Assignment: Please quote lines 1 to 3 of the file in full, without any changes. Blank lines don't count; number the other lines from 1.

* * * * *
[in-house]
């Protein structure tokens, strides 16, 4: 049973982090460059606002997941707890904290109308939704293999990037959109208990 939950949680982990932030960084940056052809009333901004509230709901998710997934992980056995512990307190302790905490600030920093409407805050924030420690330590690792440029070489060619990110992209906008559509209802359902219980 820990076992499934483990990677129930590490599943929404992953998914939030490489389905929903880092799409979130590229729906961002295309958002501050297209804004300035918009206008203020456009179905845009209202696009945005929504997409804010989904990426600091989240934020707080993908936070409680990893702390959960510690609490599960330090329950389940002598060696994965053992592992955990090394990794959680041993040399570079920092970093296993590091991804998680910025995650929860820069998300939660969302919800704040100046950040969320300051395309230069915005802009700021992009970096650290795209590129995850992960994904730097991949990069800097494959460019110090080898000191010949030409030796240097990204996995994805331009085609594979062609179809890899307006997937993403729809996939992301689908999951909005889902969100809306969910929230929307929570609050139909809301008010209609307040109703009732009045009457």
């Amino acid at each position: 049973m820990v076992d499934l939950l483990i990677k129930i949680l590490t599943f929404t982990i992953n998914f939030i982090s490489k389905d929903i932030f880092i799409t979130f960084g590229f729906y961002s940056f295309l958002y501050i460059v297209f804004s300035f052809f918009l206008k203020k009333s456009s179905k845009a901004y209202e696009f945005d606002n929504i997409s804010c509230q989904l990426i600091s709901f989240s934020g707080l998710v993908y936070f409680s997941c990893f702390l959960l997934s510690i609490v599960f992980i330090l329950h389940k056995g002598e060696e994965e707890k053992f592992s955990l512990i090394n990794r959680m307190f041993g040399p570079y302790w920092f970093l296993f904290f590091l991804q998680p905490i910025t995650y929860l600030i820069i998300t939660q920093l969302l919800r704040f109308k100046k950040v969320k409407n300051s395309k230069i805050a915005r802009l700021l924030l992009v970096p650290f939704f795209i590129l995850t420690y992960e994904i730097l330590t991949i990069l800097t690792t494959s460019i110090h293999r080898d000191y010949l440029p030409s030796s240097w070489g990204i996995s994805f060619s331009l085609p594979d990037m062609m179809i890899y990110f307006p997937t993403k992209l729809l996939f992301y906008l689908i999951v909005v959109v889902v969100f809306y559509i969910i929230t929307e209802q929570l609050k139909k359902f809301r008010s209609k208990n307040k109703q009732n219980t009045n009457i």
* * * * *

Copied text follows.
[in-house]
């Protein structure tokens, strides 16, 4: 049973982090460059606002997941707890904290109308939704293999990037959109208990 939950949680982990932030960084940056052809009333901004509230709901998710997934992980056995512990307190302790905490600030920093409407805050924030420690330590690792440029070489060619990110992209906008559509209802359902219980 820990076992499934483990990677129930590490599943929404992953998914939030490489389905929903880092799409979130590229729906961002295309958002501050297209804004300035918009206008203020456009179905845009209202696009945005929504997409804010989904990426600091989240934020707080993908936070409680990893702390959960510690609490599960330090329950389940002598060696994965053992592992955990090394990794959680041993040399570079920092970093296993590091991804998680910025995650929860820069998300939660969302919800704040100046950040969320300051395309230069915005802009700021992009970096650290795209590129995850992960994904730097991949990069800097494959460019110090080898000191010949030409030796240097990204996995994805331009085609594979062609179809890899307006997937993403729809996939992301689908999951909005889902969100809306969910929230929307929570609050139909809301008010209609307040109703009732009045009457």
């Amino acid at each position: 049973m820990v076992d499934l939950l483990i990677k129930i949680l590490t599943f929404t982990i992953n998914f939030i982090s490489k389905d929903i932030f880092i799409t979130f960084g590229f729906y961002s940056f295309l958002y501050i460059v297209f804004s300035f052809f918009l206008k203020k009333s456009s179905k845009a901004y209202e696009f945005d606002n929504i997409s804010c509230q989904l990426i600091s709901f989240s934020g707080l998710v993908y936070f409680s997941c990893f702390l959960l997934s510690i609490v599960f992980i330090l329950h389940k056995g002598e060696e994965e707890k053992f592992s955990l512990i090394n990794r959680m307190f041993g040399p570079y302790w920092f970093l296993f904290f590091l991804q998680p905490i910025t995650y929860l600030i820069i998300t939660q920093l969302l919800r704040f109308k100046k950040v969320k409407n300051s395309k230069i805050a915005r802009l700021l924030l992009v970096p650290f939704f795209i590129l995850t420690y992960e994904i730097l330590t991949i990069l800097t690792t494959s460019i110090h293999r080898d000191y010949l440029p030409s030796s240097w070489g990204i996995s994805f060619s331009l085609p594979d990037m062609m179809i890899y990110f307006p997937t993403k992209l729809l996939f992301y906008l689908i999951v909005v959109v889902v969100f809306y559509i969910i929230t929307e209802q929570l609050k139909k359902f809301r008010s209609k208990n307040k109703q009732n219980t009045n009457i």